A Colloquium on Recreational Mathematics took place in Lisbon this week. The meeting, RMC-VI (G4GEurope), a great success, was organised by the Ludus Association, with support from several other agencies: MUHNAC, ULisboa, CMAF-IO, CIUHCT, CEMAPRE, and FCT. It was the third meeting integrated in the Gathering for Gardner movement, which celebrates the great populariser of maths, Martin Gardner. For more information about the meeting, see http://ludicum.org/ev/rm/19 .

Continue reading ‘Our Dearest Problems’## Posts Tagged 'Puzzles'

During his Hamilton lecture in Dublin recently, Fields medalist Martin Hairer made a passing mention of the “Two Envelopes Paradox”. This is a well-known problem in probability theory that has led to much misunderstanding. It was originally developed in 1912 by the leading German number theorist Edmund Landau (see Gorroochurn, 2012). It is frequently discussed on the web, with much misunderstanding and confusion. I will try to avoid adding to that.

Alice and Bob, initially a distance *l* apart, walk towards each other, each at a speed *w*. A bumble bee flies from the nose of one to the nose of the other and back again, repeating this zig-zag flight at speed *f *until Alice and Bob meet. *How far does the bumble bee fly?*

### Grandi’s Series: Divergent but Summable

Published July 12, 2018 Occasional ClosedTags: Analysis, History, Puzzles

** Is the Light On or Off? **

Suppose a light is switched on for a half-minute, off for a quarter minute, on for one eighth of a minute and so on until precisely one minute has elapsed. Is the light on or off at the end of this (infinite) process? Representing the two states “on” and “off” by and , the sequence of states over the first minute is . But how do we ascertain the final state from this sequence? This question is sometimes known as Thomson’s Lamp Puzzle.

### Leopold Bloom’s Arithmetical Adventures

Published June 7, 2018 Irish Times ClosedTags: Arithmetic, Puzzles

As Bloomsday approaches, we reflect on James Joyce and mathematics. Joyce entered UCD in September 1898. His examination marks are recorded in the archives of the National University of Ireland, and summarized in a table in Richard Ellmann’s biography of Joyce (reproduced below) [TM140 or search for “thatsmaths” at irishtimes.com].

### Lateral Thinking in Mathematics

Published July 7, 2016 Irish Times ClosedTags: Algorithms, Puzzles, Recreational Maths

Many problems in mathematics that appear difficult to solve turn out to be remarkably simple when looked at from a new perspective. George Pólya, a Hungarian-born mathematician, wrote a popular book, *How to Solve It*, in which he discussed the benefits of attacking problems from a variety of angles [see TM094, or search for “thatsmaths” at irishtimes.com].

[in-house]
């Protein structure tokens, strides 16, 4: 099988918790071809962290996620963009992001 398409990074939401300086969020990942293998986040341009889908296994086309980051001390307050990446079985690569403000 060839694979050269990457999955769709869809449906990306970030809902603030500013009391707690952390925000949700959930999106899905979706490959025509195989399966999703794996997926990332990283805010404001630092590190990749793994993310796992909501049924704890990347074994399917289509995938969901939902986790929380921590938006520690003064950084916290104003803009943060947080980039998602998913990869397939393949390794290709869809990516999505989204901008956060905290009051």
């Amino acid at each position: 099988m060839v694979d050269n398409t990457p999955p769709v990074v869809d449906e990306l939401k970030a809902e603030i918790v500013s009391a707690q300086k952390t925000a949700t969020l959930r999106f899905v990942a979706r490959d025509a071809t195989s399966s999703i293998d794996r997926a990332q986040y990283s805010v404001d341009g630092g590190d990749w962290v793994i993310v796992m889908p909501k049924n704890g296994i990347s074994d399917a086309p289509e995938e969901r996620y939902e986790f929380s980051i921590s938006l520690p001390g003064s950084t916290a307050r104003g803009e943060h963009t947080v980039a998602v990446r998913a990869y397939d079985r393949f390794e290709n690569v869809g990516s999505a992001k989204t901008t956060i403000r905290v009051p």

### The Ubiquitous Cycloid

Published September 17, 2015 Irish Times ClosedTags: Geometry, History, Puzzles

**Puzzle:** *However fast a train is travelling, part of it is moving backwards. Which part?*

For the answer, see the end of this post.

Imagine a small light fixed to the rim of a bicycle wheel. As the bike moves, the light rises and falls in a series of arches. A long-exposure nocturnal photograph would show a *cycloid*, the curve traced out by a point on a circle as it rolls along a straight line. A light at the wheel-hub traces out a straight line. If the light is at the mid-point of a spoke, the curve it follows is a curtate cycloid. A point outside the rim traces out a prolate cycloid, with a backward loop. [TM076; or search for “thatsmaths” at irishtimes.com ]

Suppose six friends visit a pizzeria and have enough cash for just one big pizza. They need to divide it fairly into six equal pieces. That is simple: cut the pizza in the usual way into six equal sectors.

But suppose there is meat in the centre of the pizza and some of the friends are vegetarians. How can we cut the pizza into slices of identical shape and size, some of them not including the central region?

Have a think about this before reading on. There is more than one solution.### Speed Cubing & Group Theory

Published February 13, 2014 Irish Times ClosedTags: Algebra, Algorithms, Group Theory, Puzzles

The article in this week’s *That’s Maths* column in the* Irish Times* ( TM038 ) is about Rubik’s Cube and the Group Theory that underlies its solution.

### The Watermelon Puzzle

Published November 14, 2013 Occasional ClosedTags: Algebra, Puzzles, Recreational Maths

An amusing puzzle appears in a recent book by John A. Adam (2013). The answer is very surprising. The book argues in terms of simultaneous equations. A simpler argument, using the diagram below, should make all clear. Continue reading ‘The Watermelon Puzzle’

### Chess Harmony

Published January 30, 2013 Occasional ClosedTags: Games, Number Theory, Puzzles, Recreational Maths

Long ago in the Gupta Empire, a great-but-greedy mathematician, Grababundel, presented to the Maharaja a new game that he had devised, called Chaturanga.

Thirty-two of the Maharaja’s subjects, sixteen dressed in white and sixteen in black, were assembled on a field divided into 64 squares. There were rajas and ranis, mahouts and magi, fortiers and foot-soldiers. Continue reading ‘Chess Harmony’

Four friends, exhausted after a long hike, stagger into a pub to slake their thirst. But, pooling their funds, they have enough money for only one pint.

*Annie* drinks first, until the surface of the beer is half way down the side (Fig. 1(A)). Then *Barry* drinks until the surface touches the bottom corner (Fig. 1(B)). *Cathy* then takes a sup, leaving the level as in Fig. 1(C), with the surface through the centre of the bottom. Finally, *Danny* empties the glass.

**Question**: Do all four friends drink the same amount? If not, who gets most and who gets least? Continue reading ‘Sharing a Pint’